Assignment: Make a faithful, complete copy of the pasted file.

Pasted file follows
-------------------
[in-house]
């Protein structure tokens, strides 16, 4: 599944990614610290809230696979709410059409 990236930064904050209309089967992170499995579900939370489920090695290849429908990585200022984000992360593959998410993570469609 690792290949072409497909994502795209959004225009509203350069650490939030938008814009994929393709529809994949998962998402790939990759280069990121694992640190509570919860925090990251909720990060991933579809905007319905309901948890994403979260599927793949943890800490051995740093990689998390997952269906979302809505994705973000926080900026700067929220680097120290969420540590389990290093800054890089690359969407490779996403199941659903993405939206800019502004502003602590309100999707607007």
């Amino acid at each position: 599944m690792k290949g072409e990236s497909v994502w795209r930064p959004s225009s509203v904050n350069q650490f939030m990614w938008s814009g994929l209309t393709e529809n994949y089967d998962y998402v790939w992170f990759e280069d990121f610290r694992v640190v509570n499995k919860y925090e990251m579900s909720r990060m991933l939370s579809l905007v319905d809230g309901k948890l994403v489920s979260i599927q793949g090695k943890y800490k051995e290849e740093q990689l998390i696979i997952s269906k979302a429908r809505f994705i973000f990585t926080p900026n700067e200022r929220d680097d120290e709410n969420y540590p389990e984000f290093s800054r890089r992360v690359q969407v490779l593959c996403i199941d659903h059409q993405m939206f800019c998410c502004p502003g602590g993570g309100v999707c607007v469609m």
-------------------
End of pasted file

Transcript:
[in-house]
């Protein structure tokens, strides 16, 4: 599944990614610290809230696979709410059409 990236930064904050209309089967992170499995579900939370489920090695290849429908990585200022984000992360593959998410993570469609 690792290949072409497909994502795209959004225009509203350069650490939030938008814009994929393709529809994949998962998402790939990759280069990121694992640190509570919860925090990251909720990060991933579809905007319905309901948890994403979260599927793949943890800490051995740093990689998390997952269906979302809505994705973000926080900026700067929220680097120290969420540590389990290093800054890089690359969407490779996403199941659903993405939206800019502004502003602590309100999707607007």
């Amino acid at each position: 599944m690792k290949g072409e990236s497909v994502w795209r930064p959004s225009s509203v904050n350069q650490f939030m990614w938008s814009g994929l209309t393709e529809n994949y089967d998962y998402v790939w992170f990759e280069d990121f610290r694992v640190v509570n499995k919860y925090e990251m579900s909720r990060m991933l939370s579809l905007v319905d809230g309901k948890l994403v489920s979260i599927q793949g090695k943890y800490k051995e290849e740093q990689l998390i696979i997952s269906k979302a429908r809505f994705i973000f990585t926080p900026n700067e200022r929220d680097d120290e709410n969420y540590p389990e984000f290093s800054r890089r992360v690359q969407v490779l593959c996403i199941d659903h059409q993405m939206f800019c998410c502004p502003g602590g993570g309100v999707c607007v469609m």